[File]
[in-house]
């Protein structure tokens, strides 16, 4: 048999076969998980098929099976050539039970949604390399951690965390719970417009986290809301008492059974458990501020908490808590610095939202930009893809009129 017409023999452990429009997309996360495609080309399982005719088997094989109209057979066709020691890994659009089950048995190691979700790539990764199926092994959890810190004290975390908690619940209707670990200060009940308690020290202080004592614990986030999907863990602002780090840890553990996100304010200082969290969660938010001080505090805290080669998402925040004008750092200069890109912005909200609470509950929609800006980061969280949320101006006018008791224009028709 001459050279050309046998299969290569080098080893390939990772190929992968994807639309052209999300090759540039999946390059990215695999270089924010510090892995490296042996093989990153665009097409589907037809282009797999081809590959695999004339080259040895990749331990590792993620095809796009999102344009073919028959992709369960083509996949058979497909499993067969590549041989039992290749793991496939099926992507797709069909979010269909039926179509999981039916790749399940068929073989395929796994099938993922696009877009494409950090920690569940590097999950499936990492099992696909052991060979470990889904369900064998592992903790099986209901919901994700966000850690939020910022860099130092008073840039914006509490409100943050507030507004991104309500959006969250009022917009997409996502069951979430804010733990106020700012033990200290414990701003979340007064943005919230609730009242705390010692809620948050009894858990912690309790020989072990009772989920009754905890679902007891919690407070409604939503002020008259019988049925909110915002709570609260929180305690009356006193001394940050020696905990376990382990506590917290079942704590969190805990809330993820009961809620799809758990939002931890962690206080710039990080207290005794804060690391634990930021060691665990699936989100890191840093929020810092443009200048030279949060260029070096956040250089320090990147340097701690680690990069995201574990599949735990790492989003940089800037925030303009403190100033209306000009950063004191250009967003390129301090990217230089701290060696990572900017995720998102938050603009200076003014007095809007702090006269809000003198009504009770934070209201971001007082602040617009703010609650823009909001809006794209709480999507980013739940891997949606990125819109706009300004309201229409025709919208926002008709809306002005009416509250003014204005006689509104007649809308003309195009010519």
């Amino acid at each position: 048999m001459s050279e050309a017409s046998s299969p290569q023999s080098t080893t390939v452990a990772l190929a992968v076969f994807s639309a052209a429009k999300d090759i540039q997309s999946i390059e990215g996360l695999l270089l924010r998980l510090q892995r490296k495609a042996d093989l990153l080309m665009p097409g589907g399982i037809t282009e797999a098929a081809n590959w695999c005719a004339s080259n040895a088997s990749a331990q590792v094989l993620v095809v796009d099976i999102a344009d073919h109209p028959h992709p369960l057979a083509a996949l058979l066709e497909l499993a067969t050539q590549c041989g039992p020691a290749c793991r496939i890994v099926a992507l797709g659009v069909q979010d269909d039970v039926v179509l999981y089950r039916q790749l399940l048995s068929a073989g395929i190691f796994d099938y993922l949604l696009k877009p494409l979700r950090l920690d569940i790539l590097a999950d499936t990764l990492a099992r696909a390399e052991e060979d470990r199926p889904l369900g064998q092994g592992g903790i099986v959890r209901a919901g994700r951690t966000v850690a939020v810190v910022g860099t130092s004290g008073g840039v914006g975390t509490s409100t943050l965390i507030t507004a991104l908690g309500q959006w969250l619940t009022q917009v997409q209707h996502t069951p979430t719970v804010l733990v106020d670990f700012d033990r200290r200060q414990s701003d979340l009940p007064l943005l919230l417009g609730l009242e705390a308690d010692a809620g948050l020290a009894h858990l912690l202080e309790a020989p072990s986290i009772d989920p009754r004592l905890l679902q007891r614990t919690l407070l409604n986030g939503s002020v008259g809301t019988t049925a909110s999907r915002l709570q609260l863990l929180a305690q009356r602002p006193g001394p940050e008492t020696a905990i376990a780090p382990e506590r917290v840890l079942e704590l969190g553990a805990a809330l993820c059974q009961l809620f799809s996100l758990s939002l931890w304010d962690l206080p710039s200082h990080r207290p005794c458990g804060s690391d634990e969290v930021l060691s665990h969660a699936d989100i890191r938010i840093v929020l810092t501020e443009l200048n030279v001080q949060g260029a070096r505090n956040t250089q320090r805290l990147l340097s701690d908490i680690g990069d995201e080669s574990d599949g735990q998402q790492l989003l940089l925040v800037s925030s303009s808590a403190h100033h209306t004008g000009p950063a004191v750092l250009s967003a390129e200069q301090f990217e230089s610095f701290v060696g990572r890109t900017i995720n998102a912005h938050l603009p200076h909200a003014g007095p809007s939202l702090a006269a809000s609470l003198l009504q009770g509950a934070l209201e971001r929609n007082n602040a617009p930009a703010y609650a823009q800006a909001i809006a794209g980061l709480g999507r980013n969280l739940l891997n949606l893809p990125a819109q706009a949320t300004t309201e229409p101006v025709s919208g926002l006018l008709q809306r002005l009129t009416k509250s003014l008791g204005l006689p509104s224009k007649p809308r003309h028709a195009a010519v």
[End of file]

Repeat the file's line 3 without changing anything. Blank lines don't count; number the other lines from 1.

């Amino acid at each position: 048999m001459s050279e050309a017409s046998s299969p290569q023999s080098t080893t390939v452990a990772l190929a992968v076969f994807s639309a052209a429009k999300d090759i540039q997309s999946i390059e990215g996360l695999l270089l924010r998980l510090q892995r490296k495609a042996d093989l990153l080309m665009p097409g589907g399982i037809t282009e797999a098929a081809n590959w695999c005719a004339s080259n040895a088997s990749a331990q590792v094989l993620v095809v796009d099976i999102a344009d073919h109209p028959h992709p369960l057979a083509a996949l058979l066709e497909l499993a067969t050539q590549c041989g039992p020691a290749c793991r496939i890994v099926a992507l797709g659009v069909q979010d269909d039970v039926v179509l999981y089950r039916q790749l399940l048995s068929a073989g395929i190691f796994d099938y993922l949604l696009k877009p494409l979700r950090l920690d569940i790539l590097a999950d499936t990764l990492a099992r696909a390399e052991e060979d470990r199926p889904l369900g064998q092994g592992g903790i099986v959890r209901a919901g994700r951690t966000v850690a939020v810190v910022g860099t130092s004290g008073g840039v914006g975390t509490s409100t943050l965390i507030t507004a991104l908690g309500q959006w969250l619940t009022q917009v997409q209707h996502t069951p979430t719970v804010l733990v106020d670990f700012d033990r200290r200060q414990s701003d979340l009940p007064l943005l919230l417009g609730l009242e705390a308690d010692a809620g948050l020290a009894h858990l912690l202080e309790a020989p072990s986290i009772d989920p009754r004592l905890l679902q007891r614990t919690l407070l409604n986030g939503s002020v008259g809301t019988t049925a909110s999907r915002l709570q609260l863990l929180a305690q009356r602002p006193g001394p940050e008492t020696a905990i376990a780090p382990e506590r917290v840890l079942e704590l969190g553990a805990a809330l993820c059974q009961l809620f799809s996100l758990s939002l931890w304010d962690l206080p710039s200082h990080r207290p005794c458990g804060s690391d634990e969290v930021l060691s665990h969660a699936d989100i890191r938010i840093v929020l810092t501020e443009l200048n030279v001080q949060g260029a070096r505090n956040t250089q320090r805290l990147l340097s701690d908490i680690g990069d995201e080669s574990d599949g735990q998402q790492l989003l940089l925040v800037s925030s303009s808590a403190h100033h209306t004008g000009p950063a004191v750092l250009s967003a390129e200069q301090f990217e230089s610095f701290v060696g990572r890109t900017i995720n998102a912005h938050l603009p200076h909200a003014g007095p809007s939202l702090a006269a809000s609470l003198l009504q009770g509950a934070l209201e971001r929609n007082n602040a617009p930009a703010y609650a823009q800006a909001i809006a794209g980061l709480g999507r980013n969280l739940l891997n949606l893809p990125a819109q706009a949320t300004t309201e229409p101006v025709s919208g926002l006018l008709q809306r002005l009129t009416k509250s003014l008791g204005l006689p509104s224009k007649p809308r003309h028709a195009a010519v």